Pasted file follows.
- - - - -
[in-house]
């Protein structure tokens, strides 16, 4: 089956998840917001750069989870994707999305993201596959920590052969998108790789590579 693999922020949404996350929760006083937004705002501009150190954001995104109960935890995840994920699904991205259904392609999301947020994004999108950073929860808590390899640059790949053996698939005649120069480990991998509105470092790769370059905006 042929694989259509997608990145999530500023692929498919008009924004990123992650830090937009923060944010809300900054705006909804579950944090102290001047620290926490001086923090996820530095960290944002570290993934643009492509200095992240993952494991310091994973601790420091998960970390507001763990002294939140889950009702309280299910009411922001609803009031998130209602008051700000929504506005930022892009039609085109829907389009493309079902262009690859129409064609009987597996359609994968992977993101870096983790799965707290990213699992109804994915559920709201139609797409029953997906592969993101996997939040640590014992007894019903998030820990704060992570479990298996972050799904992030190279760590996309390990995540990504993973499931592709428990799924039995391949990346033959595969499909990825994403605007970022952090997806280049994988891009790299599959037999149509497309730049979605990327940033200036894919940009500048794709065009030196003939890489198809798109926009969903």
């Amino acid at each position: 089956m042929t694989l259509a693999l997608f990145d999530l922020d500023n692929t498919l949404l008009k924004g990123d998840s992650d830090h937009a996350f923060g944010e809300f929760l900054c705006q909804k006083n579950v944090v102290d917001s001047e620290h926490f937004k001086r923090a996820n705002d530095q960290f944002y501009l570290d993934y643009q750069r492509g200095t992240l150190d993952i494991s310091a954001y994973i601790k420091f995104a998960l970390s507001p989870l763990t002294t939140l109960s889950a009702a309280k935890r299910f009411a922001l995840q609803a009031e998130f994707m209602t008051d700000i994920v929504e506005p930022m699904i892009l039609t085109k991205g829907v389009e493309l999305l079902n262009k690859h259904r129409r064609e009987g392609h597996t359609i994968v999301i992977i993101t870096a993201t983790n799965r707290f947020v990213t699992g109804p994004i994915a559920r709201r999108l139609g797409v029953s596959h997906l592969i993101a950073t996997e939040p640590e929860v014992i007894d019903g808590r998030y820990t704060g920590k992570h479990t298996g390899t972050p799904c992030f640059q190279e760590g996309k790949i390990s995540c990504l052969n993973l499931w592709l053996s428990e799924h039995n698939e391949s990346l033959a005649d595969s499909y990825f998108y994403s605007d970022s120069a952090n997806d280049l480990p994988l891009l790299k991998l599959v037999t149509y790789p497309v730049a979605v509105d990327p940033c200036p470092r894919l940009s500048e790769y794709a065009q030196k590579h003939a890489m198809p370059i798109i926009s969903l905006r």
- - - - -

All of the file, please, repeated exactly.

[in-house]
């Protein structure tokens, strides 16, 4: 089956998840917001750069989870994707999305993201596959920590052969998108790789590579 693999922020949404996350929760006083937004705002501009150190954001995104109960935890995840994920699904991205259904392609999301947020994004999108950073929860808590390899640059790949053996698939005649120069480990991998509105470092790769370059905006 042929694989259509997608990145999530500023692929498919008009924004990123992650830090937009923060944010809300900054705006909804579950944090102290001047620290926490001086923090996820530095960290944002570290993934643009492509200095992240993952494991310091994973601790420091998960970390507001763990002294939140889950009702309280299910009411922001609803009031998130209602008051700000929504506005930022892009039609085109829907389009493309079902262009690859129409064609009987597996359609994968992977993101870096983790799965707290990213699992109804994915559920709201139609797409029953997906592969993101996997939040640590014992007894019903998030820990704060992570479990298996972050799904992030190279760590996309390990995540990504993973499931592709428990799924039995391949990346033959595969499909990825994403605007970022952090997806280049994988891009790299599959037999149509497309730049979605990327940033200036894919940009500048794709065009030196003939890489198809798109926009969903």
């Amino acid at each position: 089956m042929t694989l259509a693999l997608f990145d999530l922020d500023n692929t498919l949404l008009k924004g990123d998840s992650d830090h937009a996350f923060g944010e809300f929760l900054c705006q909804k006083n579950v944090v102290d917001s001047e620290h926490f937004k001086r923090a996820n705002d530095q960290f944002y501009l570290d993934y643009q750069r492509g200095t992240l150190d993952i494991s310091a954001y994973i601790k420091f995104a998960l970390s507001p989870l763990t002294t939140l109960s889950a009702a309280k935890r299910f009411a922001l995840q609803a009031e998130f994707m209602t008051d700000i994920v929504e506005p930022m699904i892009l039609t085109k991205g829907v389009e493309l999305l079902n262009k690859h259904r129409r064609e009987g392609h597996t359609i994968v999301i992977i993101t870096a993201t983790n799965r707290f947020v990213t699992g109804p994004i994915a559920r709201r999108l139609g797409v029953s596959h997906l592969i993101a950073t996997e939040p640590e929860v014992i007894d019903g808590r998030y820990t704060g920590k992570h479990t298996g390899t972050p799904c992030f640059q190279e760590g996309k790949i390990s995540c990504l052969n993973l499931w592709l053996s428990e799924h039995n698939e391949s990346l033959a005649d595969s499909y990825f998108y994403s605007d970022s120069a952090n997806d280049l480990p994988l891009l790299k991998l599959v037999t149509y790789p497309v730049a979605v509105d990327p940033c200036p470092r894919l940009s500048e790769y794709a065009q030196k590579h003939a890489m198809p370059i798109i926009s969903l905006r």